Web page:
For some cases, by example when you works on webservices or an ETL, you can be a little lost between all the variables you use, specifically arrays.
I developed a derivative of the Hungarian notation to prefix my variables and find myself there. This notation can be applied in php, but also to any other languages, especially non-typed.
There is the prefixing I use with PHP variables in that specific cases, depending on their type and design :
Scalar types prefix
$i: int (unsigned)
$n: natural (signed int)
$fd: float round to 1 decimals
$fc: float round to 2 decimals
$fm: float round to 3 decimals
Non-scalar prefix types
$r: resource (PHP-specific)
Array, can be, by design, a collection of elements, or a single element. For me an “element” is an object-like data, stored as an associative array. While a collection if an array of elements.
So I can distinguish 3 different types for arrays :
$e: (array) Element (or Entry, or Entity) ; associative array containing data about an element.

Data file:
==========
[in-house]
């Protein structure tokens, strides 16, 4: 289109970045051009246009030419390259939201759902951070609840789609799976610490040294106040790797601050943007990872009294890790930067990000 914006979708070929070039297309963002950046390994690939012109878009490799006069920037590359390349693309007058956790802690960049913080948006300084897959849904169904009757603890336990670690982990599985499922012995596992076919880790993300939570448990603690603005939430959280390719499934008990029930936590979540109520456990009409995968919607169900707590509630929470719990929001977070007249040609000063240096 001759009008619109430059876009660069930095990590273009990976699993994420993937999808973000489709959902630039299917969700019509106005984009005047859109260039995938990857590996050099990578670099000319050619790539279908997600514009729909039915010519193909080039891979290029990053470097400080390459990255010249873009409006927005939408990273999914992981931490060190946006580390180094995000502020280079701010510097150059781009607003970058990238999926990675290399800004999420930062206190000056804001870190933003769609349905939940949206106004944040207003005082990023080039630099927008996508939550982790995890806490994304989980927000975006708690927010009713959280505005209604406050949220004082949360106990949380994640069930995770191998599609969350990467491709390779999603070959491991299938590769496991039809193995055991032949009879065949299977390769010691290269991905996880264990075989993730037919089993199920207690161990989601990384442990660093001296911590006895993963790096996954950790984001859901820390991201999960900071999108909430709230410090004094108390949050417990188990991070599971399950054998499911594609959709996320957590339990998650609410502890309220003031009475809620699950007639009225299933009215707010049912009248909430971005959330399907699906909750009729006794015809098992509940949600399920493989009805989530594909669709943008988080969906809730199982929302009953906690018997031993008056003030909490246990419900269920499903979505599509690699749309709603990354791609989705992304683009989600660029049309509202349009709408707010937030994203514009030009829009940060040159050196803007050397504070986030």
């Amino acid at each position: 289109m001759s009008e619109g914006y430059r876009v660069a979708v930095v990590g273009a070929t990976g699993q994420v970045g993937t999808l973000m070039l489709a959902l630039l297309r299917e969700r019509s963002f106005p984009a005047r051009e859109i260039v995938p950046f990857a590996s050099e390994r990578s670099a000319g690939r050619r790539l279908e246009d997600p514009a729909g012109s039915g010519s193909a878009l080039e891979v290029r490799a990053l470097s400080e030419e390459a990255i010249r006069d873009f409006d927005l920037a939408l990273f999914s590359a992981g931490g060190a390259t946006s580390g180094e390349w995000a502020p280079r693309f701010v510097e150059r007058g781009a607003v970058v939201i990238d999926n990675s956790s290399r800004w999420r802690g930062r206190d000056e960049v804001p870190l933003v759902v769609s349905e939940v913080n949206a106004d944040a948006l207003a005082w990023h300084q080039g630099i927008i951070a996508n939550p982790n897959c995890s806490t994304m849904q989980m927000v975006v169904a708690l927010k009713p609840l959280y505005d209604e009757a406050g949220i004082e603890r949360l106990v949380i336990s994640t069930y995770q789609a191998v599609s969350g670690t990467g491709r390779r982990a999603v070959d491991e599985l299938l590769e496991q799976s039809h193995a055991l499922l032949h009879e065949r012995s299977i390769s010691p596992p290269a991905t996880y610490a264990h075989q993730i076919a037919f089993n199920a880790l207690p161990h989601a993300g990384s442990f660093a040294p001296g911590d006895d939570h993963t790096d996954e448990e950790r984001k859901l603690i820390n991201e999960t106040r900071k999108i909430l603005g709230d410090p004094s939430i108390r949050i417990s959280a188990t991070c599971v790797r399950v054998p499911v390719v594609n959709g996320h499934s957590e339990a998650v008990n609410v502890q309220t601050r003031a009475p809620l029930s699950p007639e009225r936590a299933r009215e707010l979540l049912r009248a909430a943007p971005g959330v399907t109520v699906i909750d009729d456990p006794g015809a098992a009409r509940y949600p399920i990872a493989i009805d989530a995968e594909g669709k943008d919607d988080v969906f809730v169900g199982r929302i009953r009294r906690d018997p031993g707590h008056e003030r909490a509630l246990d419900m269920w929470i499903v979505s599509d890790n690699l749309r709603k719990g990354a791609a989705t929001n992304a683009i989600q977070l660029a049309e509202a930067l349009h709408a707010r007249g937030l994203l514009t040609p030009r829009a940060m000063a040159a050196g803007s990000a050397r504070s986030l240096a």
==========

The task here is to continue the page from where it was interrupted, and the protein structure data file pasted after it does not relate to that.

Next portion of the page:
$c: (array) Incremented Collection ; an array with auto-incremented keys containing elements. Means that the array keys don’t identify an element, event if the order to process it can be important.
$a: (array) Associative collection ; an array with associative & manually-assigned keys (like “hashes” in Perl ) containing elements.
For collections, I usually also put the variable in plural (or simply suffix with an s). I suggest to combine collection prefixes with the other prefix showing the values each entry contains :
$ca: incremented-collection of Associative collection
$cm: incremented-collection of mixed elements
$ae: associative-collection of array elements
$as: associative-collection of string elements
$am: associative-collection of mixed elements (each entry can contain different things)
$cbo: increment-collection of boolean OR objects. So we have to test if the entry is an object before processing it.
Semantic types :
$u: unsafe type or value, need to be checked or sanitized for security reason.
- Can be combined : ie
$usfor unsafe string, with possible code injection.
$zo: string of encoded object
$zj: string of encoded json
$zh: string of encoded html entities, ie: ‘"’
$ts: timestamp (signed int)
$d: date, format ‘Y-m-d’ (string)
$dt: datetime, format ‘Y-m-d H:i:s’ (string)
I personnally try to avoid to prefix private members / functions with underscores.